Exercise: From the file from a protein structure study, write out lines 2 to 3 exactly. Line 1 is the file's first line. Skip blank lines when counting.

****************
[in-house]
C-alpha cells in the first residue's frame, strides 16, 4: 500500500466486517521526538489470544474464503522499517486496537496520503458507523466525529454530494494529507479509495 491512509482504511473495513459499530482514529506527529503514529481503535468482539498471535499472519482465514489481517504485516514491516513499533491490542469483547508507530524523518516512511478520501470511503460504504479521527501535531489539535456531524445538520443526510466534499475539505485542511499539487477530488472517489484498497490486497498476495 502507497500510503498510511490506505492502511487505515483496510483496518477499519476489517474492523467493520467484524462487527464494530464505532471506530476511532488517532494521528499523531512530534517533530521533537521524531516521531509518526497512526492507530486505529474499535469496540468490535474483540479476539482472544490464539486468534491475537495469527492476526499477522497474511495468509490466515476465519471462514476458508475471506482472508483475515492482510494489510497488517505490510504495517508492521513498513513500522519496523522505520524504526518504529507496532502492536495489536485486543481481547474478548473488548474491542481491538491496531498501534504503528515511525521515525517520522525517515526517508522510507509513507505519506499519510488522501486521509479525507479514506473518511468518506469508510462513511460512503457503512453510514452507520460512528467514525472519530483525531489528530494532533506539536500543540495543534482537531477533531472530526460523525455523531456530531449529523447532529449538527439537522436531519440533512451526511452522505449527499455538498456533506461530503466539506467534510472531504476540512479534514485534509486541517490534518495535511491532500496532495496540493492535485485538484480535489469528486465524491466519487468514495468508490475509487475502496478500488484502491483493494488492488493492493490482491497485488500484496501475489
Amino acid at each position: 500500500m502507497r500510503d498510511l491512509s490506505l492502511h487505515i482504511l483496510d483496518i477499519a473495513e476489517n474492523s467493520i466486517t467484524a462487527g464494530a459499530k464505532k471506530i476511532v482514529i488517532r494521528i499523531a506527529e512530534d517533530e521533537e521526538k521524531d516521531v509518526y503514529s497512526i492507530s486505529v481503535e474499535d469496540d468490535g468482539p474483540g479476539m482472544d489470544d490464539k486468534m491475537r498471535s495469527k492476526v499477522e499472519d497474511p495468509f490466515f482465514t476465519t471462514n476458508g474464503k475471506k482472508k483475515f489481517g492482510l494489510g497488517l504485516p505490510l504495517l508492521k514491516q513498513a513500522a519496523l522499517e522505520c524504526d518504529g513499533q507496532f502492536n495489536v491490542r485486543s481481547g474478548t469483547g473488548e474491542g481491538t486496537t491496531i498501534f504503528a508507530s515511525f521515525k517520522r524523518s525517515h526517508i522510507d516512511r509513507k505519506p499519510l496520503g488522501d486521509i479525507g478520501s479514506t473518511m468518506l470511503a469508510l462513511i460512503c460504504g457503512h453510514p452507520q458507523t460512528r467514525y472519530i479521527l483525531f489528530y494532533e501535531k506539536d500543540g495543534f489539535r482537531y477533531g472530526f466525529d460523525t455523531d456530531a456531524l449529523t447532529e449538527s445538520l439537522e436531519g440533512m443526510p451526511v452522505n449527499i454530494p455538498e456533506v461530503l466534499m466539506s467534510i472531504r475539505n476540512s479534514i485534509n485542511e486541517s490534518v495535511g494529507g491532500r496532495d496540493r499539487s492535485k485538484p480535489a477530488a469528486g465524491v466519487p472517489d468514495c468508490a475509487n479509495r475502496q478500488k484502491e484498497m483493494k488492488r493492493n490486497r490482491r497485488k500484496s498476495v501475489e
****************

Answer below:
C-alpha cells in the first residue's frame, strides 16, 4: 500500500466486517521526538489470544474464503522499517486496537496520503458507523466525529454530494494529507479509495 491512509482504511473495513459499530482514529506527529503514529481503535468482539498471535499472519482465514489481517504485516514491516513499533491490542469483547508507530524523518516512511478520501470511503460504504479521527501535531489539535456531524445538520443526510466534499475539505485542511499539487477530488472517489484498497490486497498476495 502507497500510503498510511490506505492502511487505515483496510483496518477499519476489517474492523467493520467484524462487527464494530464505532471506530476511532488517532494521528499523531512530534517533530521533537521524531516521531509518526497512526492507530486505529474499535469496540468490535474483540479476539482472544490464539486468534491475537495469527492476526499477522497474511495468509490466515476465519471462514476458508475471506482472508483475515492482510494489510497488517505490510504495517508492521513498513513500522519496523522505520524504526518504529507496532502492536495489536485486543481481547474478548473488548474491542481491538491496531498501534504503528515511525521515525517520522525517515526517508522510507509513507505519506499519510488522501486521509479525507479514506473518511468518506469508510462513511460512503457503512453510514452507520460512528467514525472519530483525531489528530494532533506539536500543540495543534482537531477533531472530526460523525455523531456530531449529523447532529449538527439537522436531519440533512451526511452522505449527499455538498456533506461530503466539506467534510472531504476540512479534514485534509486541517490534518495535511491532500496532495496540493492535485485538484480535489469528486465524491466519487468514495468508490475509487475502496478500488484502491483493494488492488493492493490482491497485488500484496501475489
Amino acid at each position: 500500500m502507497r500510503d498510511l491512509s490506505l492502511h487505515i482504511l483496510d483496518i477499519a473495513e476489517n474492523s467493520i466486517t467484524a462487527g464494530a459499530k464505532k471506530i476511532v482514529i488517532r494521528i499523531a506527529e512530534d517533530e521533537e521526538k521524531d516521531v509518526y503514529s497512526i492507530s486505529v481503535e474499535d469496540d468490535g468482539p474483540g479476539m482472544d489470544d490464539k486468534m491475537r498471535s495469527k492476526v499477522e499472519d497474511p495468509f490466515f482465514t476465519t471462514n476458508g474464503k475471506k482472508k483475515f489481517g492482510l494489510g497488517l504485516p505490510l504495517l508492521k514491516q513498513a513500522a519496523l522499517e522505520c524504526d518504529g513499533q507496532f502492536n495489536v491490542r485486543s481481547g474478548t469483547g473488548e474491542g481491538t486496537t491496531i498501534f504503528a508507530s515511525f521515525k517520522r524523518s525517515h526517508i522510507d516512511r509513507k505519506p499519510l496520503g488522501d486521509i479525507g478520501s479514506t473518511m468518506l470511503a469508510l462513511i460512503c460504504g457503512h453510514p452507520q458507523t460512528r467514525y472519530i479521527l483525531f489528530y494532533e501535531k506539536d500543540g495543534f489539535r482537531y477533531g472530526f466525529d460523525t455523531d456530531a456531524l449529523t447532529e449538527s445538520l439537522e436531519g440533512m443526510p451526511v452522505n449527499i454530494p455538498e456533506v461530503l466534499m466539506s467534510i472531504r475539505n476540512s479534514i485534509n485542511e486541517s490534518v495535511g494529507g491532500r496532495d496540493r499539487s492535485k485538484p480535489a477530488a469528486g465524491v466519487p472517489d468514495c468508490a475509487n479509495r475502496q478500488k484502491e484498497m483493494k488492488r493492493n490486497r490482491r497485488k500484496s498476495v501475489e